There is no question but that the moneys loaned to Lewis & Taylor, Inc., were obtained by the spouses from a loan secured by their joint tenancy property. It is clear that under the authorities ‘proceeds of joint tenancy property, in the absence of contrary agreement, retain the character of the property from which they were acquired.’ (Estate of Zaring (1949) 93 Cal.App.2d 577, 580, 209 P.2d 642, 644, (the proceeds came from the condemnation of joint tenancy property); see Fish v. Security-First Nat. Bank (1948) 31 Cal.2d 378, 387, 189 P.2d 10, (moneys paid to one of the joint tenants on joint tenancy notes); Estate of Harris (1915) 169 Cal. 725, 147 P. 967, (personal property purchased from joint tenancy monies).)

Apparently the trial court based its determination on the fact that the promissory note in dispute ‘contains absolutely no language which indicates that the note is to be held in joint tenancy, and there is no other writing executed by George A. Taylor which indicates that the note is to be held in joint tenancy.’ However, under the circumstance of the case at bench, it is not required that there be such writing.

In Fish, supra (31 Cal.2d p. 388, 189 P.2d p. 15), the court stated concerning the payments received from a joint tenancy promissory note: ‘The funds could be retained Or reinvested by either joint tenant without destroying their joint tenancy character. Wallace v. Riley, supra, (23 Cal.App.2d 654, 74 P.2d 807) and cases above cited.’ (Emphasis added.) In the case at bench, the loan of moneys received from the joint tenancy note was merely a reinvestment of the joint tenancy proceeds, the promissory note being only evidence of the underlying debt. It is the underlying debt which represents the investment of the joint tenants.

There is no evidence in the instant case of an agreement between plaintiff and George Taylor that the joint tenancy in the proceeds of the bank loan was to be severed or that the promissory note was to be held other than in joint tenancy. Plaintiff testified concerning her reluctance to refinance the loan on the joint tenancy property to make the loan which is evidenced by the promissory note. Moreover, as hereinbefore stated, her husband desired that her interest as a joint tenant be fully protected.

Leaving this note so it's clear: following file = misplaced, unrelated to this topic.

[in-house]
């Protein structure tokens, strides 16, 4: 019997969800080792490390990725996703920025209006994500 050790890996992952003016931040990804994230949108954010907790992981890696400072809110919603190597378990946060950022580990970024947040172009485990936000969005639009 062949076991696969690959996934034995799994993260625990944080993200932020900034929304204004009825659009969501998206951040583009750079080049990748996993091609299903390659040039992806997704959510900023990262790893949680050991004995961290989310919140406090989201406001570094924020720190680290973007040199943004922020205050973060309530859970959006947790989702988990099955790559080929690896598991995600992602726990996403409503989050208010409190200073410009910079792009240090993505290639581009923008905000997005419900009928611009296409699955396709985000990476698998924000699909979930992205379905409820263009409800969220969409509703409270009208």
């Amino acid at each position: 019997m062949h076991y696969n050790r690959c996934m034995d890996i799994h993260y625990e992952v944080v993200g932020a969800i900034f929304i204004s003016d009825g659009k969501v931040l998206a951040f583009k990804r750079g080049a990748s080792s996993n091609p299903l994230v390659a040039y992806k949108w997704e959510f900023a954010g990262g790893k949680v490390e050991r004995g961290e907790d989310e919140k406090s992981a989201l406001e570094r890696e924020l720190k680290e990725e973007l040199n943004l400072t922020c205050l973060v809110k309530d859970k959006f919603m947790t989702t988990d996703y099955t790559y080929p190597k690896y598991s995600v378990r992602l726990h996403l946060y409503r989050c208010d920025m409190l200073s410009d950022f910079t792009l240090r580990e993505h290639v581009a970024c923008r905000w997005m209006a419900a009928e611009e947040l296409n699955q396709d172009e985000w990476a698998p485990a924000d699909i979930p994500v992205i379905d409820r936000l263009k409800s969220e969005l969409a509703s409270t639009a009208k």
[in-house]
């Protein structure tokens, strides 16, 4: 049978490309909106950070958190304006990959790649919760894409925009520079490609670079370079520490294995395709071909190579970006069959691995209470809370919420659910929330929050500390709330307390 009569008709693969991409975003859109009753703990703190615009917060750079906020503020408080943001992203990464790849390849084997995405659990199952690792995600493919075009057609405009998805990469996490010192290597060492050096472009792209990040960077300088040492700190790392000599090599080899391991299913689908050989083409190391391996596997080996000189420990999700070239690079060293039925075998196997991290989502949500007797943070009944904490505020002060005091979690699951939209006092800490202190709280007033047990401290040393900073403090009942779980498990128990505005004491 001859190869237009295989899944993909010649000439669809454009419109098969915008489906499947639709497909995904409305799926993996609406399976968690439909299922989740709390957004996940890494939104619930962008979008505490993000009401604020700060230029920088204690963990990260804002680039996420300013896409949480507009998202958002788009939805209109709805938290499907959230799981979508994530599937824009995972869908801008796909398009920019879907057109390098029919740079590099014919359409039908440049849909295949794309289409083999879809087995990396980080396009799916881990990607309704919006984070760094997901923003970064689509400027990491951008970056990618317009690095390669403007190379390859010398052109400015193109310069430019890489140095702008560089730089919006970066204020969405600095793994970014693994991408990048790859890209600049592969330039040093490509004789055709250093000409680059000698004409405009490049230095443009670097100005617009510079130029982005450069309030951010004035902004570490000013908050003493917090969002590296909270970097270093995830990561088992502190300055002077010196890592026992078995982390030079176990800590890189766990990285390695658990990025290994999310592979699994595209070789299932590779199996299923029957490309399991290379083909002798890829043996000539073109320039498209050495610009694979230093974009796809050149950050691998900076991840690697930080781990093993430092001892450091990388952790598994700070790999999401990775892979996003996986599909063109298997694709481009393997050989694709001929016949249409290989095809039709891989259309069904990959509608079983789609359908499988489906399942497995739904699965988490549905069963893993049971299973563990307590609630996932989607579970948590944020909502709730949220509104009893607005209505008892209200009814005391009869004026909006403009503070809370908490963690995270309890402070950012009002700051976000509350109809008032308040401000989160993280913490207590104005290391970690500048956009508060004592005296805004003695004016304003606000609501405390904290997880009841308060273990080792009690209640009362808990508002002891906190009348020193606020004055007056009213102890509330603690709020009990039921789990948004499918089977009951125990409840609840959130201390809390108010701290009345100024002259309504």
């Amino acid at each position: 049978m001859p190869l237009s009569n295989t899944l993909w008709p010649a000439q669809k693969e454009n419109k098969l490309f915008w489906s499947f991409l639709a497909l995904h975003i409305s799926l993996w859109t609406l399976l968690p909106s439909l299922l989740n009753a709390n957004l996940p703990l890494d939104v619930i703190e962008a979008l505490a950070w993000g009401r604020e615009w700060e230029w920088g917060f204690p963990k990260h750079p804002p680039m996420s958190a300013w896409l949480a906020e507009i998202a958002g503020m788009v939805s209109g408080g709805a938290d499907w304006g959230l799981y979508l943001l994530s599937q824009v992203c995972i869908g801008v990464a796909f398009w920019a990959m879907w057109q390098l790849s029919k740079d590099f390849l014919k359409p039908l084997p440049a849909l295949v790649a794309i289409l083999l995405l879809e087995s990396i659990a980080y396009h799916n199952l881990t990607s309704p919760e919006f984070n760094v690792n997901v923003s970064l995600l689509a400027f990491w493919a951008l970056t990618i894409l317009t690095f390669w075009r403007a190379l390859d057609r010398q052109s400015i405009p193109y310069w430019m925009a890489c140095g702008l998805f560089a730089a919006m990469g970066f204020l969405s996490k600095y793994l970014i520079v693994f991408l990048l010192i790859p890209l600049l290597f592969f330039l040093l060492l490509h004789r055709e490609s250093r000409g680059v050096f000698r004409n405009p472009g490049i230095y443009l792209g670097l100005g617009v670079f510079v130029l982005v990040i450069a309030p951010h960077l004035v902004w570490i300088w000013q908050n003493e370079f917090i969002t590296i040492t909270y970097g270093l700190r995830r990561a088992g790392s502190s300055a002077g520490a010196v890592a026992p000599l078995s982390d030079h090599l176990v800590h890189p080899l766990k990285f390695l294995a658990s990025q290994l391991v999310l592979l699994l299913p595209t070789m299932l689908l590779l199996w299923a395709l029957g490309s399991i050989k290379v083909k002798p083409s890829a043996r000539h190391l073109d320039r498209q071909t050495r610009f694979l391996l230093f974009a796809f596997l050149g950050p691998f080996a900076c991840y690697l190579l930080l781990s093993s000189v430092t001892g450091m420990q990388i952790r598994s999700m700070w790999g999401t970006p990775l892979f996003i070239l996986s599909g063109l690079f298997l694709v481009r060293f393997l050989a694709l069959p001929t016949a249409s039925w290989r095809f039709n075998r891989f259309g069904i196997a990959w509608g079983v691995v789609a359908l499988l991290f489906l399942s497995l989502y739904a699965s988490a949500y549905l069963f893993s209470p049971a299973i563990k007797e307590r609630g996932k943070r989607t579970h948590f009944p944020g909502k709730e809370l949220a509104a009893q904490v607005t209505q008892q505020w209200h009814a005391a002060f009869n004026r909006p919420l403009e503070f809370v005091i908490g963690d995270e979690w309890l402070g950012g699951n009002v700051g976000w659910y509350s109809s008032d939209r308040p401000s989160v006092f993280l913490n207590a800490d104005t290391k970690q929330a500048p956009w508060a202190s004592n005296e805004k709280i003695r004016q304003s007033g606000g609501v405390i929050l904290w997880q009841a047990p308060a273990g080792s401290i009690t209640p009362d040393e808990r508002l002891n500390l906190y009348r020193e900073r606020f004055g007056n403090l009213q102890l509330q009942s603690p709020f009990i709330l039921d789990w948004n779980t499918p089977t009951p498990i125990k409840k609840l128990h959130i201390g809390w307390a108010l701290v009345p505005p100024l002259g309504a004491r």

Defendant contends that Zaring and Fish, supra, and similar cases such as Beck v. Beck (1966) 242 Cal.App.2d 396, 51 Cal.Rptr. 491; Hogevell v. Hogevell (1943) 59 Cal.App.2d 188, 138 P.2d 693; Goldberg v. Goldberg (1963) 217 Cal.App.2d 623, 32 Cal.Rptr. 93; Hicks v. Hicks (1962) 211 Cal.App.2d 144, 27 Cal.Rptr. 307 and Cordasco v. Scalero (1962) 203 Cal.App.2d 95, 21 Cal.Rptr. 339 suggesting that a joint tenancy interest may be traced into subsequent property, are not applicable because they do not appear to have considered the possible application of section 683 of the Civil Code which defendant contends states that personal property cannot be held in joint tenancy unless there is a writing to that effect, nor the possible application of section 164 of the Civil Code which provides in pertinent part that where personal property is acquired by a ‘married woman and any other person the presumption is that she takes the part acquired by her, as tenant in common, unless a different intention is expressed in the instrument; * * *’ Defendant cites California Trust Co. v. Bennett (1949) 33 Cal.2d 694, 204 P.2d 324 and Cooke v. Tsipouroglou (1963) 59 Cal.2d 660, 31 Cal.Rptr. 60, 381 P.2d 940 in support of her contention that there can be no joint tenancy in personal property unless there is a writing to that effect. Bennett, supra, held that a safe deposit box rental agreement to the effect that the box is to be held in joint tenancy by the signers is not a sufficient compliance with section 683 of the Civil Code which provides in pertinent part: ‘A joint tenancy in personal property may be created by a written transfer, instrument or agreement.’ Cooke, supra, held that a certificate of ownership of an automobile listing the owners as ‘Cooke Jack or Margaret’ (59 Cal.2d p. 662, 31 Cal.Rptr. 60, 381 P.2d 940) issued on application and signed by both was not a compliance with section 683 of the Civil Code. The court applied the presumption of section 164.